VIDEO: Luminate after Avastin shows early promise for treating diabetic macular edema

NEW ORLEANS ― At the American Academy of Ophthalmology meeting here, Baruch D. Kuppermann, MD, PhD, director of the Gavin Herbert Eye Institute at UC Irvine, discusses results from the DEL MAR trial of Luminate (Allegro) for the treatment of diabetic macular edema.

To view the video, please visit “Luminate after Avastin shows early promise for treating diabetic macular edema”

“ALG:1001: Turning Off the Machinery of Angiogenesis”

ALG-1001 (Luminate®, Allegro Ophthalmics), a first-in-class integrin peptide therapy, met the primary endpoint of vision non-inferiority to bevacizumab (Avastin, Genentech Inc.), an anti-vascular endothelial growth factor therapy (anti-VEGF), with 12-week durability in a population of patients with mostly chronic diabetic macular edema (DME).

ALG-1001 seems to be a strong player with different mechanisms of action that benefit patients who have been receiving chronic anti-VEGF therapy and those who are treatment naïve.

To read the article, please visit Ophthalmology Times“ALG-1001: Turning off the machinery of angiogenesis”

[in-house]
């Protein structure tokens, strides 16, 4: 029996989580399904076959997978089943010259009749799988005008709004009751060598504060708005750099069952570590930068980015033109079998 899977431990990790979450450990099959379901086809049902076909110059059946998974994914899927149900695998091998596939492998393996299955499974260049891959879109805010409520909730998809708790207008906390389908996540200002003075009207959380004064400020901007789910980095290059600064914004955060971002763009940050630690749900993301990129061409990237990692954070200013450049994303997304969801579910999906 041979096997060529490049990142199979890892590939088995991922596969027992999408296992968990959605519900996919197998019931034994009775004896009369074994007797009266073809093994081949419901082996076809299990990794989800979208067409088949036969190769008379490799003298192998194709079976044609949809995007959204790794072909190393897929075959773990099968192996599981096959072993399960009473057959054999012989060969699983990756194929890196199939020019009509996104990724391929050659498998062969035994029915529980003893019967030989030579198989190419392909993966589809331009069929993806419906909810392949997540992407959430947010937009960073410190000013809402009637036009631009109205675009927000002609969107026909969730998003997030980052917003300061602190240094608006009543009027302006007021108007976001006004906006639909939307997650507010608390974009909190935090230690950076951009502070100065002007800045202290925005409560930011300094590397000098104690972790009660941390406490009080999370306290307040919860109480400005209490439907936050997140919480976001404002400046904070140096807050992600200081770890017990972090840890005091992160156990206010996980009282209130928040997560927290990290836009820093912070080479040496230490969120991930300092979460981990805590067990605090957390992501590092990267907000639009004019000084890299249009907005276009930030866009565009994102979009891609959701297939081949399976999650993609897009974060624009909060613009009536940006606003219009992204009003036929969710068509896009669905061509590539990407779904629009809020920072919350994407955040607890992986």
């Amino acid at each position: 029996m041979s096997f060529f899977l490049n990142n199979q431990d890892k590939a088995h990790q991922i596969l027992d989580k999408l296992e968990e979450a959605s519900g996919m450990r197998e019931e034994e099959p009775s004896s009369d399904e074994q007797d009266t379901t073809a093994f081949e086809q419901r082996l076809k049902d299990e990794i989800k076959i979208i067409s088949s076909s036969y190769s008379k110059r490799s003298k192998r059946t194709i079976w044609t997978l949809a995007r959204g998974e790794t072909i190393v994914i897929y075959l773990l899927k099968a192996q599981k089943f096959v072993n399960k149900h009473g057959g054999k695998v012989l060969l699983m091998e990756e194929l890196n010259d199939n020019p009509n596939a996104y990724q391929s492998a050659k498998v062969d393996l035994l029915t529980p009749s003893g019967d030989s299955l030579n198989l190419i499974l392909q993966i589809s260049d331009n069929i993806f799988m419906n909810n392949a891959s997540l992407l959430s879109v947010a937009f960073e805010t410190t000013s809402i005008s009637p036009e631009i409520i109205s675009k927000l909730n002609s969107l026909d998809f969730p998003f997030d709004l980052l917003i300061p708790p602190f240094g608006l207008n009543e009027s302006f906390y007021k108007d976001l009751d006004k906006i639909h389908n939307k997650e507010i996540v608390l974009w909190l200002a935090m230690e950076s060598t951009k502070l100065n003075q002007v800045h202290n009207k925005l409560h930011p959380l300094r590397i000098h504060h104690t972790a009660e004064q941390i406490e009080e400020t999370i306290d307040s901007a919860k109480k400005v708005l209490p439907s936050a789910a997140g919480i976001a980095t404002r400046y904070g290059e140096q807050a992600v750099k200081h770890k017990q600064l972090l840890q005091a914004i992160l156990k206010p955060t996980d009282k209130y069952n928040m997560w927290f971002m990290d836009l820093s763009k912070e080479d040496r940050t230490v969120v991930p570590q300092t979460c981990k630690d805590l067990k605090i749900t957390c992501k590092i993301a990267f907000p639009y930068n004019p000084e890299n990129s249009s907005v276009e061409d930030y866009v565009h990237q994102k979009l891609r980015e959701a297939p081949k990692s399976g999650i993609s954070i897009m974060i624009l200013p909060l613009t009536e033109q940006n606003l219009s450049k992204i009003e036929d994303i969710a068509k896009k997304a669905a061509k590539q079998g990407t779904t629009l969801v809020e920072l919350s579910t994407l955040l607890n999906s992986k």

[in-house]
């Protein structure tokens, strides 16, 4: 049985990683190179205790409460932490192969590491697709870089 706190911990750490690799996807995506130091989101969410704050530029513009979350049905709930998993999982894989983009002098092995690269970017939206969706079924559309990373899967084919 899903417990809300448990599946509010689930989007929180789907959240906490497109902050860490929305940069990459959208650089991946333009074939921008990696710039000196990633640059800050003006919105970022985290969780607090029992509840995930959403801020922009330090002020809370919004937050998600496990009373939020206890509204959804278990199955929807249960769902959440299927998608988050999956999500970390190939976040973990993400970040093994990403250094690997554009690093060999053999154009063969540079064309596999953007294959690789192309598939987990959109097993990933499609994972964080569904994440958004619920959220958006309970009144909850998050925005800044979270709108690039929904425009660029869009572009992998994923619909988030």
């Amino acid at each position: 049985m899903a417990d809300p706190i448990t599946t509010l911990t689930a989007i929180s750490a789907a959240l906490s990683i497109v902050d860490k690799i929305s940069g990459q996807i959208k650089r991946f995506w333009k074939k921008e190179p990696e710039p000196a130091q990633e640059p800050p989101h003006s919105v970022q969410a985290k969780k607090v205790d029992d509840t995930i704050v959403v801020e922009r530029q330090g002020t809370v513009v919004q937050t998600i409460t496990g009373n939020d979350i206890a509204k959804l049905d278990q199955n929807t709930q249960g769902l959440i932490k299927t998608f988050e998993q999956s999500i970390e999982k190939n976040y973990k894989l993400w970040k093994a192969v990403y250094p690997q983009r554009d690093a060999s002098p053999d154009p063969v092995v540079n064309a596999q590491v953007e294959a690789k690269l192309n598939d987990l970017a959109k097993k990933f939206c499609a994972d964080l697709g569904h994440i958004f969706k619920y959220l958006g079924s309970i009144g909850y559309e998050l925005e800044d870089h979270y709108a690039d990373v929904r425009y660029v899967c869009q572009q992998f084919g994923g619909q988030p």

“Restoring Cell Function to Block VEGF”

Integrin peptide therapy Luminate shows potential of extending DME treatment.

Anti-VEGF drugs have proven to be effective treatments for diabetic macular edema, but about half of this population does not respond to anti-VEGF therapy and monthly injections can be burdensome. A readout from the DEL MAR Phase IIB Stage 2 clinical trial of the integrin peptide agent Luminate (Allegro Ophthalmics) as sequential therapy with anti-VEGF shows the potential of extending out those injections.

To read the article, please visit Retina Specialist“Restoring Cell Function to Block VEGF”